BLACKSBURG, Va. -- After his team's much-needed 75-68 win over Virginia Tech on Saturday afternoon, Louisville senior guard Quentin Snider conceded it was "a relief" to see other schools implicated in the widespread FBI investigation that has rocked college basketball this year.
"It was a relief," he said in the visiting locker room. "Everything was just on us."
On Tuesday, the NCAA announced that it was upholding the ruling that Louisville would have to vacate its wins from 2011 to 2015, including its 2013 title and its 2012 Final Four appearance. The penalties came as a result of an investigation into allegations that former Louisville staff member Andre McGee arranged parties and strippers for players and recruits on Louisville's campus.
Furthermore, Louisville was also named in a recent Yahoo! report as one of several teams with a former player who allegedly received payments.
With 52.9 seconds left in the first half of Saturday's game, Louisville forward Deng Adel stepped to the free throw line while the Hokies' student section chanted "FBI! FBI!" It was a fleeting moment, and the only reminder during the game of the constant cloud now hanging over the sport.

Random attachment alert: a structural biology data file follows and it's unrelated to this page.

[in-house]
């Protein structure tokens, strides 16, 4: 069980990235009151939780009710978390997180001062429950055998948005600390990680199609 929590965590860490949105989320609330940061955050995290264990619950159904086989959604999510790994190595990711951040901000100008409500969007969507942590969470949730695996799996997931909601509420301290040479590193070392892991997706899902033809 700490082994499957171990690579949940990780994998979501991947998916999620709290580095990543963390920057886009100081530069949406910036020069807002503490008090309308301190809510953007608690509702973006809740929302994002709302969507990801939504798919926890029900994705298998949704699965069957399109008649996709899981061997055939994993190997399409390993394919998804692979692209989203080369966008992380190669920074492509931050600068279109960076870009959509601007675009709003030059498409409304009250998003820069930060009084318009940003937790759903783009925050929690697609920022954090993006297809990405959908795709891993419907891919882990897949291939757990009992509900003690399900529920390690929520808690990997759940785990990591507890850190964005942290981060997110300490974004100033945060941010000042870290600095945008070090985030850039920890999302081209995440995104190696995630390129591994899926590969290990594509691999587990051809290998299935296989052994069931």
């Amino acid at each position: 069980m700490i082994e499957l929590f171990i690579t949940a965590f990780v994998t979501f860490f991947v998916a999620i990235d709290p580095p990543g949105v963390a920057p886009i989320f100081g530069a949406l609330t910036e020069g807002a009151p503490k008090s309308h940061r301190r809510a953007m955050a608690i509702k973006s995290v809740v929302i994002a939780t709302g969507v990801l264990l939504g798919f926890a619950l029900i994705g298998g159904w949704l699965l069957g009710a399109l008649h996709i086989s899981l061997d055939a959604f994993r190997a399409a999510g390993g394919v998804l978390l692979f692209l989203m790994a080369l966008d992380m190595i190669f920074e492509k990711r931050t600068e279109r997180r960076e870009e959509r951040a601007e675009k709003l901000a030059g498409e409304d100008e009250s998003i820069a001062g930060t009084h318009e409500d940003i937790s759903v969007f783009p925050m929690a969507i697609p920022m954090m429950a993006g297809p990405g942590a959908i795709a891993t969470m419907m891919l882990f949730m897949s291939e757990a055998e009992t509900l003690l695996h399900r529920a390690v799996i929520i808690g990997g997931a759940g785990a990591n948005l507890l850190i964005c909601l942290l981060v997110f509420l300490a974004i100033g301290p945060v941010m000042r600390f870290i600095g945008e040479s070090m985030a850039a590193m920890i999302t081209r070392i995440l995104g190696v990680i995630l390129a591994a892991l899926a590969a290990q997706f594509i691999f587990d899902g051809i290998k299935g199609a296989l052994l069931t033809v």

"As crazy as it sounds, we've been dealing with adversity for quite a while here in this program," said Louisville interim coach David Padgett. "We're getting -- I don't want to say we're getting acclimated to it, but we've been through a lot of it, so we know how to handle it. We're just focused on what we need to do to win games. All of the guys in my locker room who didn't have anything to do with any of this stuff that's going on, they're just focused on what's in front of them -- and that's just trying to win these next couple of games."
Louisville had lost back-to-back games against North Carolina and Duke, and Padgett opened his postgame news conference by talking about how much the program needed that win -- not just because the Cardinals face No. 1-ranked Virginia next, but also because they "had a tough week" with the negative off-court headlines.
"It could've been very easy for our guys to just throw in the towel and say, 'it is what it is,' but they dug in, made some big plays down the stretch when we needed to, and I couldn't be more proud of the team," Padgett said.
After the game, Snider and Dwayne Sutton both insisted that they and their teammates have been able to block out the distractions. Snider said they don't bring up the FBI investigation with each other and called the court their "sanctuary."
Still, Sutton expressed sympathy toward any athletes who have been implicated in the FBI investigation.
"I just feel bad for everybody involved," he said. "It can be distracting at times, but I just want to tell everybody to keep playing. Just play basketball and have fun."